The Benedetto Cavalieri Spaghettoni are one of the most famous pasta of this artisan pasta producer. These king size spaghetti, longer and larger than normal spaghetti, are packed uncut and folded. The typical porous surface¬† makes them perfect for hearty meatier sauces. Available in a 500gr pack.
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Filetti di Pesce Spada
Filetti di pesce spada in olio di oliva, un antipasto di pesce tipico¬†della tradizione siciliana. Qualit√† superiore. Disponibile in vasetti di vetro da 200 gr.
* Campi richiesti
BENEDETTO CAVALIERI ITALIAN PASTA - SPAGHETTI 500gr
Benedetto Cavalieri Spaghettoni are a top quality spaghetti.
These king size spaghetti, longer and larger than normal spaghetti, are packed uncut and folded.
The spaghettoni surface is porous and their section is wider than normal spaghetti and while cooking they release a velvety cream.
Those who love to cook pasta at home know that Artisan pasta cooking time is longer.
Benedetto Cavalieri Spaghetti require a cooking time of sixteen minutes, four minutes more than a good quality pasta, but it is worth it!
The enchantment goes on after the sixteen minutes cooking is finished, Benedetto Cavalieri Spaghettoni are cooked but firm to the bite.
The secret is a blend of Italian durum wheat only, slow processing method, bronze die and drying at a low temperature.
The typical porous surface makes them perfect for hearty meatier sauces.
The result is a better, more even balance of sauce and pasta in each bite.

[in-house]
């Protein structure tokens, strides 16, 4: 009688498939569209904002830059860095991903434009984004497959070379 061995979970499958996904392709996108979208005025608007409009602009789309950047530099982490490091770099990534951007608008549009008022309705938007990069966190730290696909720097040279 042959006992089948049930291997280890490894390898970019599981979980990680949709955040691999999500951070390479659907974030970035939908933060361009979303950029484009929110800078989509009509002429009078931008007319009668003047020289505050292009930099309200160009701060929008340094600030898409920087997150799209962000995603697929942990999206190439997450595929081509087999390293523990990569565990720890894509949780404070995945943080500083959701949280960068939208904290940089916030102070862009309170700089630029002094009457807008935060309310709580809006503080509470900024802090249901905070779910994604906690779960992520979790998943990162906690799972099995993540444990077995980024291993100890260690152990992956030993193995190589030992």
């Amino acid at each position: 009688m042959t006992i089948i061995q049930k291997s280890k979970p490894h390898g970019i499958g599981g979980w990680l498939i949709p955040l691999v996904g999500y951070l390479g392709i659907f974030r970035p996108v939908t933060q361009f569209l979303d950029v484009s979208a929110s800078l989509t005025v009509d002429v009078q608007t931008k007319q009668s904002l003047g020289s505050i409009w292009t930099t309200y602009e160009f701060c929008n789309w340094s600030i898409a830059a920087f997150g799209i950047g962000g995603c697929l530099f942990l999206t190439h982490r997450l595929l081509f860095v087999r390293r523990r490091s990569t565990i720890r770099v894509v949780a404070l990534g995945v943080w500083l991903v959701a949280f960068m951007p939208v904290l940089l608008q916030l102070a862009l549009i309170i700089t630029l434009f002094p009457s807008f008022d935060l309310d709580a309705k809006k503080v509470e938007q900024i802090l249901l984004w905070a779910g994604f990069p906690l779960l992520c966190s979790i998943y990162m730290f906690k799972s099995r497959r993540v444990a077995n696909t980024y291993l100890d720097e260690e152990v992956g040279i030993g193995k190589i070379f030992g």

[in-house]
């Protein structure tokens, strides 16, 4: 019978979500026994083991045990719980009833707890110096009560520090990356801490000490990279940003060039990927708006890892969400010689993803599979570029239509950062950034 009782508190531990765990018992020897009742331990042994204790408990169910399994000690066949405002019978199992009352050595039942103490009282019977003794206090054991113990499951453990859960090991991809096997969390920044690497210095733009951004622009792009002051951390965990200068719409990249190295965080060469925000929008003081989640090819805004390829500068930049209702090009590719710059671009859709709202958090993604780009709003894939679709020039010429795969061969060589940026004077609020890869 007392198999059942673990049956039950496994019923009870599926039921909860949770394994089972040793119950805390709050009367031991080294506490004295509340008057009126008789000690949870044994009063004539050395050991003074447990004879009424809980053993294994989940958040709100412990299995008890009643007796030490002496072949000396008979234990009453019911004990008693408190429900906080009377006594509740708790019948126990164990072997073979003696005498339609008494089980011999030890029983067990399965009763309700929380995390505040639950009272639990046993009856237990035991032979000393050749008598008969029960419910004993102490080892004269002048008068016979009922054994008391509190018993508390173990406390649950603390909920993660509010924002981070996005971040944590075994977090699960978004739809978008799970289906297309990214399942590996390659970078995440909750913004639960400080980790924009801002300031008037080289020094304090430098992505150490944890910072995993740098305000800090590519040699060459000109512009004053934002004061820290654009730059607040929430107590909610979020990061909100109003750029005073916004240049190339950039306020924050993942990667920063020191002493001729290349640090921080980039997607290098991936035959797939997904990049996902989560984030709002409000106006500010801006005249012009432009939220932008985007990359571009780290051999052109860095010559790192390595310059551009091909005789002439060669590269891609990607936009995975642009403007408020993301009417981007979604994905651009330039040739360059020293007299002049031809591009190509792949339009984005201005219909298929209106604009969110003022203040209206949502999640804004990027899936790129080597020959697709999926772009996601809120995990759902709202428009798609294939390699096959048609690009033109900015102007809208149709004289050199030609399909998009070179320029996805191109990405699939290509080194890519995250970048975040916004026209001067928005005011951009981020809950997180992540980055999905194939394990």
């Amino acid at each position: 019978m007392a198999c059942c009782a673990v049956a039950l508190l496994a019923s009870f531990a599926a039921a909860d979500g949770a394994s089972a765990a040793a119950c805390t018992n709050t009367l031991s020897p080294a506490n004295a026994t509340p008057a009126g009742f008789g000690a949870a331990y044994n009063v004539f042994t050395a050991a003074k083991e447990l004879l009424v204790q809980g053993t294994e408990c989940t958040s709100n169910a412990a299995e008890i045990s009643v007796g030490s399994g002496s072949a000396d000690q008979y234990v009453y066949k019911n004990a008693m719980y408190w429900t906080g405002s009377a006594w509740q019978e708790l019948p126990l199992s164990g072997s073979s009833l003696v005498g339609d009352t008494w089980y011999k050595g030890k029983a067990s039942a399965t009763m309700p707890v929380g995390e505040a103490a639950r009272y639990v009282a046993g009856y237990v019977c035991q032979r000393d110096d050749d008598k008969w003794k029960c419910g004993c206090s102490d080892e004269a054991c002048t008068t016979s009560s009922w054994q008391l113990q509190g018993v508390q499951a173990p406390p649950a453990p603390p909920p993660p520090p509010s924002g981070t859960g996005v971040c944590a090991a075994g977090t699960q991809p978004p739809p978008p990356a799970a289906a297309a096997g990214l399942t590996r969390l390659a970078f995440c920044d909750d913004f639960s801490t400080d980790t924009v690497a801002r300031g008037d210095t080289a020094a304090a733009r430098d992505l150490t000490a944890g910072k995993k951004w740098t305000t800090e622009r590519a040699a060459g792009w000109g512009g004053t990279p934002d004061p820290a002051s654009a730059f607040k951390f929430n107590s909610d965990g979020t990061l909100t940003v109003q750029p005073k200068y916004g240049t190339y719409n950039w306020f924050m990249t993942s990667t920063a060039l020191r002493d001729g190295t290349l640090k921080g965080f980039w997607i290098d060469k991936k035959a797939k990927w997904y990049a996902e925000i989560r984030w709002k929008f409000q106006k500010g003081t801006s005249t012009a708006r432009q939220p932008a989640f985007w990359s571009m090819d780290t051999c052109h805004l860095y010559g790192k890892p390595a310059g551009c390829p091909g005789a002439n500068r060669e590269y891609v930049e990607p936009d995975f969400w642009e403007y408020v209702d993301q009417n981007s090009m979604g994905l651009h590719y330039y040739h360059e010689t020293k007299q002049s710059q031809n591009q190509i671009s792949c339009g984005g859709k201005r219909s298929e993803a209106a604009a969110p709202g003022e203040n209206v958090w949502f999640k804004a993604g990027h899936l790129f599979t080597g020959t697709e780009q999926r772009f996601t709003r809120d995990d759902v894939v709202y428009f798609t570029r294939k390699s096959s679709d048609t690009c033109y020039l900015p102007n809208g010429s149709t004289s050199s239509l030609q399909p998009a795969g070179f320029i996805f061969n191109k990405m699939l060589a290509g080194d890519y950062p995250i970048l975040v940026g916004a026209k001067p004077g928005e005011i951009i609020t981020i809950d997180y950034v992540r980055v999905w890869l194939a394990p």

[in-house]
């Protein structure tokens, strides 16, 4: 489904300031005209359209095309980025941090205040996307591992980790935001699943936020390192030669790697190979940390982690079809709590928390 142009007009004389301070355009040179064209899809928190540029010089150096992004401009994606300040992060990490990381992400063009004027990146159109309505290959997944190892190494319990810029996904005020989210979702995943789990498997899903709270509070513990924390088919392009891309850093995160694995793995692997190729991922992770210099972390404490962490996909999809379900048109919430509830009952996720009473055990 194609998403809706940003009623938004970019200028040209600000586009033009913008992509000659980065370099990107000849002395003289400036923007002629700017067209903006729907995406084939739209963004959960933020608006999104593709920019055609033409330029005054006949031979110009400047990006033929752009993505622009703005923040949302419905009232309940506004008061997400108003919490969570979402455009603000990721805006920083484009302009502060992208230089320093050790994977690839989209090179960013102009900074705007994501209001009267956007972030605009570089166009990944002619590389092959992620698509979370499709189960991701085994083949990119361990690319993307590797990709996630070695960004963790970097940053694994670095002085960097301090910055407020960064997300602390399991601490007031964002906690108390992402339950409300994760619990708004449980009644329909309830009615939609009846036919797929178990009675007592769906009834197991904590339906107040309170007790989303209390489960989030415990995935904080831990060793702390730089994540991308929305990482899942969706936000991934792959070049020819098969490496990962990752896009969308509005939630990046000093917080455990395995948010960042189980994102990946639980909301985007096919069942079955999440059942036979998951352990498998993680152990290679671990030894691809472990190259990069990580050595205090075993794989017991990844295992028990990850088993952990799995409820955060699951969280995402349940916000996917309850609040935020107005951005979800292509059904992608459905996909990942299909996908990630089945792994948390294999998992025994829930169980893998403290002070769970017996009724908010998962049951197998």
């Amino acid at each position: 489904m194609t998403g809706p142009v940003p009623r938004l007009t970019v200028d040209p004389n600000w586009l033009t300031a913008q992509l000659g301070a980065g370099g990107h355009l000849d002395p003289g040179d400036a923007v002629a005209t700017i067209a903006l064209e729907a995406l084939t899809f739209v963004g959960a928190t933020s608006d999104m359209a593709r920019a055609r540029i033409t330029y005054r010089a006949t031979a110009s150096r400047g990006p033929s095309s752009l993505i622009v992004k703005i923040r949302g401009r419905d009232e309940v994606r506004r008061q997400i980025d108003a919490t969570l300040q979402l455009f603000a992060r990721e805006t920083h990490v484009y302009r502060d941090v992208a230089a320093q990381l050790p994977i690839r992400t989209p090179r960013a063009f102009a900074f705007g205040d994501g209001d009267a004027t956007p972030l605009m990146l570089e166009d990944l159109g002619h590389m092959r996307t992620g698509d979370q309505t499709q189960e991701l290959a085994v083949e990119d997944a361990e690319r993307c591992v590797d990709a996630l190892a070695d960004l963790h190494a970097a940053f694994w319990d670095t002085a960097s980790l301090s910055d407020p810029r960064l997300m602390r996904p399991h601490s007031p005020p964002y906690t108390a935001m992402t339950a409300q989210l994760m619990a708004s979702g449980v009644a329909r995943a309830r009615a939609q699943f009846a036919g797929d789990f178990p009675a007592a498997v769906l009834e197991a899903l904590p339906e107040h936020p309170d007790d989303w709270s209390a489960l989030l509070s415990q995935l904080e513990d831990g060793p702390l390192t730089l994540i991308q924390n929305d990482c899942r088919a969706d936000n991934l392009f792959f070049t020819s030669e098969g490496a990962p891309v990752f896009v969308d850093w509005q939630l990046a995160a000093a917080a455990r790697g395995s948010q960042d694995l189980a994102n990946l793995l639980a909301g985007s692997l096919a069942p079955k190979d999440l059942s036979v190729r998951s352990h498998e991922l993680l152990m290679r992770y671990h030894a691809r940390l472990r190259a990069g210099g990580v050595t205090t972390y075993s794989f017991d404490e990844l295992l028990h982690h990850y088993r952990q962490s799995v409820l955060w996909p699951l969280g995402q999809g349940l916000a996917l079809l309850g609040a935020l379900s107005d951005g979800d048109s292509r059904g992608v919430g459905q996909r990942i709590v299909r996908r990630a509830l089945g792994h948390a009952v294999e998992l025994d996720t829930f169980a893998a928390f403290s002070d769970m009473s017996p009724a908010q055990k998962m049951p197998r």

durum wheat semolina
Underlined items are allergens; they contain gluten.
NUTRITION INFORMATION (values per 100 g of product):
Available in a 500gr pack.
The Benedetto Cavalieri Spaghettoni are one of the most famous pasta of this artisan pasta producer, as well as spaghetti are one of the most popular Italian pasta in the world.
Until the end of the 19th century, spaghetti were a very popular dish in southern Italy and, although the fork was already in use for some time, the spaghetti were commonly eaten with hands.
Forks actually used in that period were impractical to use, very pointed and with only three prongs.
Gennaro Spadaccini, Chamberlain at the Court of King Ferdinando II of Borbone, made a fork more practical to use.
He reduced the size and introduced the fourth prong.
This new fork allowed noble tables to serve the coveted spaghetti. Nevertheless, among the lower classes the habit to eat spaghetti with hands remained widespread for much longer.